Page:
Journal of Oceanography

, Volume 74, Issue 3, pp 287–304 | Cite as

High-resolution surface salinity maps in coastal oceans based on geostationary ocean color images: quantitative analysis of river plume dynamics

  • Satoshi Nakada
  • Shiho Kobayashi
  • Masataka Hayashi
  • Joji Ishizaka
  • Satoshi Akiyama
  • Masaki Fuchi
  • Masaki Nakajima
Original Article
  • 214 Downloads

Abstract

Sea surface salinity (SSS) in coastal oceans is a direct indicator of riverine plumes and provides essential information about the ocean environment and ecosystem, which affects coastal fisheries, aquaculture, and marine harvests. However, to accurately capture SSS patterns in coastal oceans, high temporal and spatial resolutions are required. This paper introduces a methodology to produce high-resolution (~ 500 m) SSS maps for analysis of river plumes in coastal oceans based on hourly chromophoric dissolved organic matter data collected by the Geostationary Ocean Color Imager. Osaka Bay, located in the eastern Seto Inland Sea, was selected as a pilot region. A comparison between the initial estimates and calibrated SSS data showed a substantial decrease in estimation error, by up to 71%, over a wide range of salinity (20–34) using in situ SSS data collected through an automated observation system. Calculating the salinity anomaly based on the SSS map to identify plume areas, we evaluated the impact of a large runoff event induced by a super typhoon on the river plumes. After the plume formed in the estuary, it extended southward to the bay mouth along the southeastern coast. The plume area during the post-typhoon period covered half of the bay, approximately 1.5 times the area during the pre-typhoon period. The post-typhoon, low-SSS period continued for approximately 2 weeks. Our approach can be of practical use for analyzing the dynamics of river plumes in coastal oceans, leading to the development of coastal ocean prediction models related to operational oceanography.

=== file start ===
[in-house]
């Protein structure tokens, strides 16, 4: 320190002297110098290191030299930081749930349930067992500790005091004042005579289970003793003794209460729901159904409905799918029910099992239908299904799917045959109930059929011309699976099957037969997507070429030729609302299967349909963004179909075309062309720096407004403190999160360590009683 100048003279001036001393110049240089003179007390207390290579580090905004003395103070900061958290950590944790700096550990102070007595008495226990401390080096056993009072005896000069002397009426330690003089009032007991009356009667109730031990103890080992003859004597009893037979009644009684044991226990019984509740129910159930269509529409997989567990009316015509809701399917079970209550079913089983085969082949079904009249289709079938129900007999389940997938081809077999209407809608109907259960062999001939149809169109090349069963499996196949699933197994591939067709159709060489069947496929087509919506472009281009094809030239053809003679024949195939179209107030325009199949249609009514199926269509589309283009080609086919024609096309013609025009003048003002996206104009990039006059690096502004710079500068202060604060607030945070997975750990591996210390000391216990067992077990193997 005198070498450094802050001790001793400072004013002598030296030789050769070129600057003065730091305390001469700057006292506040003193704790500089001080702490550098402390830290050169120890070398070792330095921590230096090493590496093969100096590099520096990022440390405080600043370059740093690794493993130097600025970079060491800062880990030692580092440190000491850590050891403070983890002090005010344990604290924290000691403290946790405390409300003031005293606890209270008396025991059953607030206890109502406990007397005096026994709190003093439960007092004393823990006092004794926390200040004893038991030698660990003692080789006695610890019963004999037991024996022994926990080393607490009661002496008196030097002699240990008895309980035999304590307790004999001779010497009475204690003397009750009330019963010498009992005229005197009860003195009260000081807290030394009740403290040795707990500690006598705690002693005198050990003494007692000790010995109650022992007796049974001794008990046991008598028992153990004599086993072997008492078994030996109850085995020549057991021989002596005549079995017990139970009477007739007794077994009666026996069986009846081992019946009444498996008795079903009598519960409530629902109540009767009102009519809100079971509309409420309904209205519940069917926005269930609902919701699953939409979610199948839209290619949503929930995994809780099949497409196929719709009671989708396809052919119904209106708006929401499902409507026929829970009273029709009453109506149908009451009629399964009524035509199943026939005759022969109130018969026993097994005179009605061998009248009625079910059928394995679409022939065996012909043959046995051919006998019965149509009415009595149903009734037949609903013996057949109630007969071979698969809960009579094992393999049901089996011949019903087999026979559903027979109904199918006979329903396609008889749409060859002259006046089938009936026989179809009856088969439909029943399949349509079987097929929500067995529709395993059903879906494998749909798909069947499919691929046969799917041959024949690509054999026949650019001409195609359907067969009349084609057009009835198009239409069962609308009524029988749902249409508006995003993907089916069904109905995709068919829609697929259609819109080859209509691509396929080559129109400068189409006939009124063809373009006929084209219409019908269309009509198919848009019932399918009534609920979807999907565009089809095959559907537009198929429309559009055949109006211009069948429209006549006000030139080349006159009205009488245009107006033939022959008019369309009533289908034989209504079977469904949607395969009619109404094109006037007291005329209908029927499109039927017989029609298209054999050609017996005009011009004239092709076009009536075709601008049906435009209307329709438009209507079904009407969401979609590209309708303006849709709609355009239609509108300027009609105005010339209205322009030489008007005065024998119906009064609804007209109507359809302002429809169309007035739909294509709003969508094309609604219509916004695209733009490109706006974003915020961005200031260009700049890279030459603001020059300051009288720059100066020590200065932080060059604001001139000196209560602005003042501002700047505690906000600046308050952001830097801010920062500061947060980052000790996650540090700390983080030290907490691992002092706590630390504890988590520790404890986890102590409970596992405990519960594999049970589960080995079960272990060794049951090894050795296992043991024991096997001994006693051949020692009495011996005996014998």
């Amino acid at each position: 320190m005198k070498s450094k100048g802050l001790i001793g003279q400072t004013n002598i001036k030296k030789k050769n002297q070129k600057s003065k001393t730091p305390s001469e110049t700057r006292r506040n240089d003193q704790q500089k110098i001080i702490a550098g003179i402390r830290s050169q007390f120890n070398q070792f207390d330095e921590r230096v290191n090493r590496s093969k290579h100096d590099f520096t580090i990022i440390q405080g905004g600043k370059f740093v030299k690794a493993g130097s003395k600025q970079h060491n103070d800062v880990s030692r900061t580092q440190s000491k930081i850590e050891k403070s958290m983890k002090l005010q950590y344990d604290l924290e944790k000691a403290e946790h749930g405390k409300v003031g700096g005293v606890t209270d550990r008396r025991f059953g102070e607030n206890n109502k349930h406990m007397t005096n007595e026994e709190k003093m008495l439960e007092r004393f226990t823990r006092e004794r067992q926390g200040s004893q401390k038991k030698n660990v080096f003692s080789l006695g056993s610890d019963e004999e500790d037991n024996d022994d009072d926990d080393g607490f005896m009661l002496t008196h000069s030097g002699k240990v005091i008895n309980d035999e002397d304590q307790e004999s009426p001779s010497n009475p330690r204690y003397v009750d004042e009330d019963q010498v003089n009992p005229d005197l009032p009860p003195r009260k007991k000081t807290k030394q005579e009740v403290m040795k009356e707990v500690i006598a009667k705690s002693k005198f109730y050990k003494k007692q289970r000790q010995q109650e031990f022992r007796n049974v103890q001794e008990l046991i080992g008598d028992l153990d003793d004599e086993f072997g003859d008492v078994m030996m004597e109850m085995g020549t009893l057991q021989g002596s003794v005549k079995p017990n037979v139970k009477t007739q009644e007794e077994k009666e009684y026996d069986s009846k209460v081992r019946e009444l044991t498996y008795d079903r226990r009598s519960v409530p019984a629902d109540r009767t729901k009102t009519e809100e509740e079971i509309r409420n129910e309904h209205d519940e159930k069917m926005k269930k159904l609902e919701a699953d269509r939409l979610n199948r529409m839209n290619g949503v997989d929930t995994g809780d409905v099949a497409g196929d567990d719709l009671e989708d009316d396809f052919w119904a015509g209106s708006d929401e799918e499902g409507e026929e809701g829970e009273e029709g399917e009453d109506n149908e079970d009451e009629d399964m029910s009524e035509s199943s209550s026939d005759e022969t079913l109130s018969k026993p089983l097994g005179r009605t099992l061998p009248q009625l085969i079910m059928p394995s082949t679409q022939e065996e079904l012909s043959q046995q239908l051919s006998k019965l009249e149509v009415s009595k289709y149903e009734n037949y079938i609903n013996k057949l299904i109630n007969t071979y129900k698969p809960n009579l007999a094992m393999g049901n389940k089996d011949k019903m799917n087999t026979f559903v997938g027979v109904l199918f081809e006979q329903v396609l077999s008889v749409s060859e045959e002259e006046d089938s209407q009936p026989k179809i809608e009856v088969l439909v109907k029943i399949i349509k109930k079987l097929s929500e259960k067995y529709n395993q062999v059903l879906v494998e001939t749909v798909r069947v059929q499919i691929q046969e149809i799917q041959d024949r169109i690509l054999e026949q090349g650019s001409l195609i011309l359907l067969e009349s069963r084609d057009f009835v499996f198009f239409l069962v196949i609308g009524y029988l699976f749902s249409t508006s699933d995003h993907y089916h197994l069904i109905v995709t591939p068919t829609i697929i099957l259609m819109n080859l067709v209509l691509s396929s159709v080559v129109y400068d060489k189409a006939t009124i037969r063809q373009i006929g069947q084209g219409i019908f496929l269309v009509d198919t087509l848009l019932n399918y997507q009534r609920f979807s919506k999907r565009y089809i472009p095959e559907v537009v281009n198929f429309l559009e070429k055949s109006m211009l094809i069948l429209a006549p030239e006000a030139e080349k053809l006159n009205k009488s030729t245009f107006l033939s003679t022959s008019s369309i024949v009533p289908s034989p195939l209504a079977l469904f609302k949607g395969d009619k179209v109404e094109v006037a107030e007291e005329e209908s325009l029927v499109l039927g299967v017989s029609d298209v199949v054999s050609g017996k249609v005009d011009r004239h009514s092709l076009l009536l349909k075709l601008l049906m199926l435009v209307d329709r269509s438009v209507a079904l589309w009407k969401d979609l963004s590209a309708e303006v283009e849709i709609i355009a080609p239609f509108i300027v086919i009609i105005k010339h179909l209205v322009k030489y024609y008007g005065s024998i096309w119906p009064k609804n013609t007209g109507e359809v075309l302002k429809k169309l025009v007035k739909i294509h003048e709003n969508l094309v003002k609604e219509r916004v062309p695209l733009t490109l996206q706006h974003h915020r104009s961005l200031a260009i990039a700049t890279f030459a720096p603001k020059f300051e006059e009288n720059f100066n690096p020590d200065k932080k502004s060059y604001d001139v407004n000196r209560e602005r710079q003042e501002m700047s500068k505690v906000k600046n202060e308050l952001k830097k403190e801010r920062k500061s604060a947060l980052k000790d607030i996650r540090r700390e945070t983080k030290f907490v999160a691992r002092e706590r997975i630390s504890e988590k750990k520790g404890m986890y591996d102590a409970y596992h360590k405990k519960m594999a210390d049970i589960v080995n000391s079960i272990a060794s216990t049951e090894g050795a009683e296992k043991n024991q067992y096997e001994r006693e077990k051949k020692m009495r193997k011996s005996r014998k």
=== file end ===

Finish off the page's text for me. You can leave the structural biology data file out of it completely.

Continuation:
Keywords

Sea surface salinity Coastal oceans Chromophoric dissolved organic matter River plume Typhoon Geostationary ocean color satellite Osaka Bay 

Notes

Acknowledgements

This work was supported primarily by the Fund of the Japan Society for the Promotion of Science (nos. 26887025, 16K13882) and the Kurita Water and Environment Foundation (KWEF), Japan, and was carried out in part by the Collaborative Research Program of Research Institute for Applied Mechanics, Kyushu University and the joint research program of the Institute for Space-Earth Environmental Research (ISEE), Nagoya University. The authors sincerely thank Dr. T. Yanagi in the EMECS center and Prof. M. Hayashi at Kobe University for their comments. Part of this work used the computational resources of the supercomputer ACCMS, Kyoto University. We deeply appreciate the constructive comments from two anonymous reviewers and editor, Prof. T. Hirawake.

Supplementary material

10872_2017_459_MOESM1_ESM.docx (3.3 mb)
Supplementary material 1 (DOCX 3354 kb)

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Copyright information

© The Oceanographic Society of Japan and Springer Japan KK, part of Springer Nature 2018

Authors and Affiliations

  1. 1.Graduate School of Maritime ScienceKobe UniversityKobeJapan
  2. 2.Field Science Education and Research CenterKyoto UniversityKyotoJapan
  3. 3.Science and Technology Co., Ltd.NagoyaJapan
  4. 4.Institute for Space-Earth Environmental Research (ISEE)Nagoya UniversityNagoyaJapan
  5. 5.Research Institute of Environment, Agriculture and FisheriesOsakaJapan
  6. 6.International Maritime Research CentreKobe UniversityKobeJapan

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